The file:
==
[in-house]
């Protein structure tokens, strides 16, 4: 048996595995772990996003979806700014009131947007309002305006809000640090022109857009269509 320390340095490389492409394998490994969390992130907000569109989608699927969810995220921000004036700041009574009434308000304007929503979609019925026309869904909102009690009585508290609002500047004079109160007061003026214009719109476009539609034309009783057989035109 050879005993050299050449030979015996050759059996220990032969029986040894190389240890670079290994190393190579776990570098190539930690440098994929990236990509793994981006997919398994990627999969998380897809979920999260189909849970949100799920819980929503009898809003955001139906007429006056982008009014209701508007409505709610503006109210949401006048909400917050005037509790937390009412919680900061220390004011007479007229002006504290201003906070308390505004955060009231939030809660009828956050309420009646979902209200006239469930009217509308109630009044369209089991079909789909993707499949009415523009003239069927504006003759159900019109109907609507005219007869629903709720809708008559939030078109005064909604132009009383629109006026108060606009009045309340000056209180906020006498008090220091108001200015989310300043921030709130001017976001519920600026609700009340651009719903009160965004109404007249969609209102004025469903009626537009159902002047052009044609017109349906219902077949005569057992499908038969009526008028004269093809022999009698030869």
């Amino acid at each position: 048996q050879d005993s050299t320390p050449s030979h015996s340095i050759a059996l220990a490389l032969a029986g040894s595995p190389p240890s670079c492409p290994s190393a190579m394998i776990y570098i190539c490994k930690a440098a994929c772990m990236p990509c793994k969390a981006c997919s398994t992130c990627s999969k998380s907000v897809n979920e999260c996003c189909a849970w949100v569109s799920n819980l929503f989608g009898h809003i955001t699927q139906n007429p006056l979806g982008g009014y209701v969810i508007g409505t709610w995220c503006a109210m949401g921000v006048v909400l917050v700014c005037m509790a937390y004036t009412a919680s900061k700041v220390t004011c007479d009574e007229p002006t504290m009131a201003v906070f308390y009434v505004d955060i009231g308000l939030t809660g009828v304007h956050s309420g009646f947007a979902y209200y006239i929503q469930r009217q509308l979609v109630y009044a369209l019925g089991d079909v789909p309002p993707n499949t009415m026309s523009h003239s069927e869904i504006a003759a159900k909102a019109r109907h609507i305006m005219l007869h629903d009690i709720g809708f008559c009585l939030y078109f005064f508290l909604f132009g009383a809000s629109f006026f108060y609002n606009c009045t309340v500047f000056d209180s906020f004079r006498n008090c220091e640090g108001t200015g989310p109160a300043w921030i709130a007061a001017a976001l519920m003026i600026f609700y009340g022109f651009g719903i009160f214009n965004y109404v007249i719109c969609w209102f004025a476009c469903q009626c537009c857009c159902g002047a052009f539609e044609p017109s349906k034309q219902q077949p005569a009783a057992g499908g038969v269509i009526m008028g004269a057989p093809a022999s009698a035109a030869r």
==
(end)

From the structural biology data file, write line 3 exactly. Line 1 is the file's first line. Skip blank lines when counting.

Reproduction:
């Amino acid at each position: 048996q050879d005993s050299t320390p050449s030979h015996s340095i050759a059996l220990a490389l032969a029986g040894s595995p190389p240890s670079c492409p290994s190393a190579m394998i776990y570098i190539c490994k930690a440098a994929c772990m990236p990509c793994k969390a981006c997919s398994t992130c990627s999969k998380s907000v897809n979920e999260c996003c189909a849970w949100v569109s799920n819980l929503f989608g009898h809003i955001t699927q139906n007429p006056l979806g982008g009014y209701v969810i508007g409505t709610w995220c503006a109210m949401g921000v006048v909400l917050v700014c005037m509790a937390y004036t009412a919680s900061k700041v220390t004011c007479d009574e007229p002006t504290m009131a201003v906070f308390y009434v505004d955060i009231g308000l939030t809660g009828v304007h956050s309420g009646f947007a979902y209200y006239i929503q469930r009217q509308l979609v109630y009044a369209l019925g089991d079909v789909p309002p993707n499949t009415m026309s523009h003239s069927e869904i504006a003759a159900k909102a019109r109907h609507i305006m005219l007869h629903d009690i709720g809708f008559c009585l939030y078109f005064f508290l909604f132009g009383a809000s629109f006026f108060y609002n606009c009045t309340v500047f000056d209180s906020f004079r006498n008090c220091e640090g108001t200015g989310p109160a300043w921030i709130a007061a001017a976001l519920m003026i600026f609700y009340g022109f651009g719903i009160f214009n965004y109404v007249i719109c969609w209102f004025a476009c469903q009626c537009c857009c159902g002047a052009f539609e044609p017109s349906k034309q219902q077949p005569a009783a057992g499908g038969v269509i009526m008028g004269a057989p093809a022999s009698a035109a030869r």